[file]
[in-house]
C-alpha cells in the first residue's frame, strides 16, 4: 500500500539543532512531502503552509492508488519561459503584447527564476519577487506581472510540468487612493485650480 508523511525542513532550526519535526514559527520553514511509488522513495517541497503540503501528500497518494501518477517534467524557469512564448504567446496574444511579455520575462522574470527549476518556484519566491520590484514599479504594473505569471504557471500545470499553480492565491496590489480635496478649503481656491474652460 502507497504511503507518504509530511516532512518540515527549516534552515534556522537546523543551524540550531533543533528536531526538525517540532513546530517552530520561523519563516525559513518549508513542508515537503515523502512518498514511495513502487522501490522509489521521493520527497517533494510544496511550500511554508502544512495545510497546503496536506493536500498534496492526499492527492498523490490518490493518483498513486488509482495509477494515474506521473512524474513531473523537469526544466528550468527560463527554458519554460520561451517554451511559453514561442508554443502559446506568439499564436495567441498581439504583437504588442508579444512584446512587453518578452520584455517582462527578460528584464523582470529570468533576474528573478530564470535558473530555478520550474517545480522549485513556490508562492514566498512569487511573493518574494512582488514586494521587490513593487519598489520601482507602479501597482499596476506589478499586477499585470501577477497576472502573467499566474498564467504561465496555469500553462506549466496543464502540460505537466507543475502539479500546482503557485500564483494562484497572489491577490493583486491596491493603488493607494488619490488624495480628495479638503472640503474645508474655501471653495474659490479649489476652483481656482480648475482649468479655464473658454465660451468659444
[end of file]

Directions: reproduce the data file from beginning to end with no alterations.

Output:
[in-house]
C-alpha cells in the first residue's frame, strides 16, 4: 500500500539543532512531502503552509492508488519561459503584447527564476519577487506581472510540468487612493485650480 508523511525542513532550526519535526514559527520553514511509488522513495517541497503540503501528500497518494501518477517534467524557469512564448504567446496574444511579455520575462522574470527549476518556484519566491520590484514599479504594473505569471504557471500545470499553480492565491496590489480635496478649503481656491474652460 502507497504511503507518504509530511516532512518540515527549516534552515534556522537546523543551524540550531533543533528536531526538525517540532513546530517552530520561523519563516525559513518549508513542508515537503515523502512518498514511495513502487522501490522509489521521493520527497517533494510544496511550500511554508502544512495545510497546503496536506493536500498534496492526499492527492498523490490518490493518483498513486488509482495509477494515474506521473512524474513531473523537469526544466528550468527560463527554458519554460520561451517554451511559453514561442508554443502559446506568439499564436495567441498581439504583437504588442508579444512584446512587453518578452520584455517582462527578460528584464523582470529570468533576474528573478530564470535558473530555478520550474517545480522549485513556490508562492514566498512569487511573493518574494512582488514586494521587490513593487519598489520601482507602479501597482499596476506589478499586477499585470501577477497576472502573467499566474498564467504561465496555469500553462506549466496543464502540460505537466507543475502539479500546482503557485500564483494562484497572489491577490493583486491596491493603488493607494488619490488624495480628495479638503472640503474645508474655501471653495474659490479649489476652483481656482480648475482649468479655464473658454465660451468659444